E.J. Longyear and Diamond Drill
MARQUETTE — Edmund J. Longyear was a pioneer in the opening of the Mesabi Iron Range in Minnesota who enhanced its development by introducing the diamond drill in 1890.
His company E.J. Longyear was an international mineral exploration and drilling company in the early 20th century. The company exists today as Boart Longyear, which concluded a mineral exploration contract at the Eagle Mine near Big Bay this past summer.
Edmund credits much of his success and the establishment of his company to the guidance he received from his older cousin John Munro Longyear, (whom Edmund called Munro) and his experiences in the Upper Peninsula from 1886 to 1890.
Born in Grass Lake, Michigan, near Jackson, Edmund ventured to the University of Michigan to study civil engineering. Following his second year, like his cousin Munro, he sought out the woods for his health upon the advice of his physician. In July 1886, Munro invited him to Marquette to look for a job.
Upon his arrival Edmund worked for Munro’s Marquette land office making maps to chart timber and geological data. Later that summer, the Marquette, Houghton, and Ontonagon Railroad was hiring a survey team to chart an extension from Nestoria to Duluth. Possessing an interest in trains, Edmund applied and was hired.
Edmund worked from November to June learning to navigate the wilderness while dealing with frigid temperatures, blizzards, and mosquitos. He would later say this was a tremendously helpful experience preparing him to live and work in the wilds of Minnesota.
While working on the survey team, Edmund reflected on his earlier experience in Munro’s office. Exploring, learning to prospect, and securing timber and mineral rights held his interest. His cousin had great success in the field and it was profitable. Edmund decided to shift his career interest from civil engineering to mining. When he informed his cousin, Munro took him under his wing.
When Edmund left the railroad, Munro arranged for him to work and learn from Edward Kingsford, one of Michigan’s top timber cruisers and mineral prospectors, and the namesake for Kingsford, Michigan. Searching for outcrops of iron ore in the southern U.P., Edmund learned to estimate timber yields and run lines with a dial compass.
Edmund later wrote, “. . . the experience I gained that summer was of great value to me when I had to do similar work on my own initiative on the Mesabi Range in Minnesota three years later.” Kingsford expressed to a colleague that Edmund was the best compass man and pacer he had ever had.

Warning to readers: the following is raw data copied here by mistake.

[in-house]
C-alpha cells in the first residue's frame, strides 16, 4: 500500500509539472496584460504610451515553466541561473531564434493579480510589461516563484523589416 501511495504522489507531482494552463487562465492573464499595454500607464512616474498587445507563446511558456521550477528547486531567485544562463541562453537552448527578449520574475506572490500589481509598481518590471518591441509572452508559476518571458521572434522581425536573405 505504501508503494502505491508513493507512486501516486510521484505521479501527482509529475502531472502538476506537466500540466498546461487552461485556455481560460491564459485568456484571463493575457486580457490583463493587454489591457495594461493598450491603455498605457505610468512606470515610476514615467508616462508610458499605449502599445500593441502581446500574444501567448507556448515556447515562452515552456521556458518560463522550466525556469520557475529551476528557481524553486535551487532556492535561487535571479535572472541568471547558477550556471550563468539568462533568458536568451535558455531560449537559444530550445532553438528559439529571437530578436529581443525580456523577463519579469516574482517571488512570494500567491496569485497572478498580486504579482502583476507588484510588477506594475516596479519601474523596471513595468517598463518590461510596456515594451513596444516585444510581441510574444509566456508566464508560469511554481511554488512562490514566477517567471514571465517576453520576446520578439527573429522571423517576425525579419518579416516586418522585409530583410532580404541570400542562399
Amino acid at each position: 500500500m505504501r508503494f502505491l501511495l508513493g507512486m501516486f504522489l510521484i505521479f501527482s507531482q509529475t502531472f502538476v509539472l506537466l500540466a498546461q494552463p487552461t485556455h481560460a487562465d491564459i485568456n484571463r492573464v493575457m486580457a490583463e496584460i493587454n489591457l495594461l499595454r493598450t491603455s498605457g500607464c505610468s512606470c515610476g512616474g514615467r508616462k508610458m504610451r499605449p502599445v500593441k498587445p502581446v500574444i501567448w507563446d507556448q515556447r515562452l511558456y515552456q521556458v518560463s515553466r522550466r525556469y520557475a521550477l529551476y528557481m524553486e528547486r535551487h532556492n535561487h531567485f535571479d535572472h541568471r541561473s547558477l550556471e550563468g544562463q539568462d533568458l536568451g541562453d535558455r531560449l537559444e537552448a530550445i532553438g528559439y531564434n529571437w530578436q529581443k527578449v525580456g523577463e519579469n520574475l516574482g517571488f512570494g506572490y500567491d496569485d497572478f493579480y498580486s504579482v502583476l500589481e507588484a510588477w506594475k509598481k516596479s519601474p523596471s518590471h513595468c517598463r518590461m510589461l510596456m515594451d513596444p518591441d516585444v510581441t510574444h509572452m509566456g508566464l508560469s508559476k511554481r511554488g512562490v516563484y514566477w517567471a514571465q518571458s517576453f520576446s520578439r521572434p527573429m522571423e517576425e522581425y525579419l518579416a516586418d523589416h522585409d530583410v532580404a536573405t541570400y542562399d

As this job concluded, Edmund decided to attain a formal education in mining. In September 1887 he enrolled in the recently established Michigan Mining School (Michigan Tech) in Houghton. Having met his math requirements at the University of Michigan, he concentrated on geology, assaying, and technical mining. A component of his education was a mining practicum in Ishpeming. With credits earned at U of M, Edmund graduated in one year with the mining school’s first graduating class.
His initial job as a mining engineer was for his cousin. Hired to lead a prospecting team in Gogebic County, Edmund noted they used “primitive tools,” referring to the pick and axe. When his crew moved to the Metropolitan Mine, near Felch, Edmund was introduced to the diamond drill. From that moment it became his drill of choice.
In a letter to his mother, Edmund explained the diamond drill was a “machine that will bore for a long distance into rock and bring to the surface a core from the center of the hole showing the kind of rock passed through.” The cutting edge was set with diamonds, not gems “but amorphous black diamonds called carbons.” At the time it was the only drill that could bore into hard rock to retrieve core samples. It was a tremendous step up from the pick and axe.
In 1890, confident in Edmund’s abilities, Munro sent him to manage the exploration of Longyear lands in the undeveloped wilderness of the Mesabi Range, today the leading supply of iron ore in the nation. Having learned to survive in the wild, Edmund confidently pitched a tent near the boomtown of Mesaba, located 75 miles north of Lake Superior in northeastern Minnesota.
He lived and worked from his tent for six months. In December he built a small building including home and office, at which time his wife joined him. Munro’s company hauled a large diamond drill over the rough Minnesota terrain to their crew. With his previous experience Edmund had no problem sinking the first diamond drill hole on the Mesabi.
By the early 1900s, Edmund was successful in securing his own mineral exploration contracts. This led him to form the E.J. Longyear Company. Under Edmund’s leadership the company expanded to offer a wider range of exploration and drilling services and secured new international markets.
The company initially consisted of two entities. Early operations were based in Hibbing, Minnesota. This office oversaw prospecting and drilling contracts in Minnesota. A second entity, Longyear and Hodge, was in Marquette and handled business outside of Minnesota. In 1911 these entities consolidated as E.J. Longyear Company and the company’s diamond drill manufacturing plant was built in Marquette.
The manufacturing plant was built on Lakeshore Blvd., near McCarty’s Cove. Today the building accommodates numerous businesses, such as Lake Shore Bike and Fred’s Rubber Stamp. Diamond drills built in Marquette were shipped throughout the world. The plant operated in Marquette until 1959. Around that time all E.J. Longyear operations were moved to Minneapolis.
Edmund Longyear maintained a close personal and professional relationship with his cousin until Munro’s death in 1922. In 1924 Edmund retired, transferring the reins of his company to his son. After raising his family in Minnesota, he moved to California for his retirement. He died in 1954 at the age of 90 leaving a legacy that began in the U.P.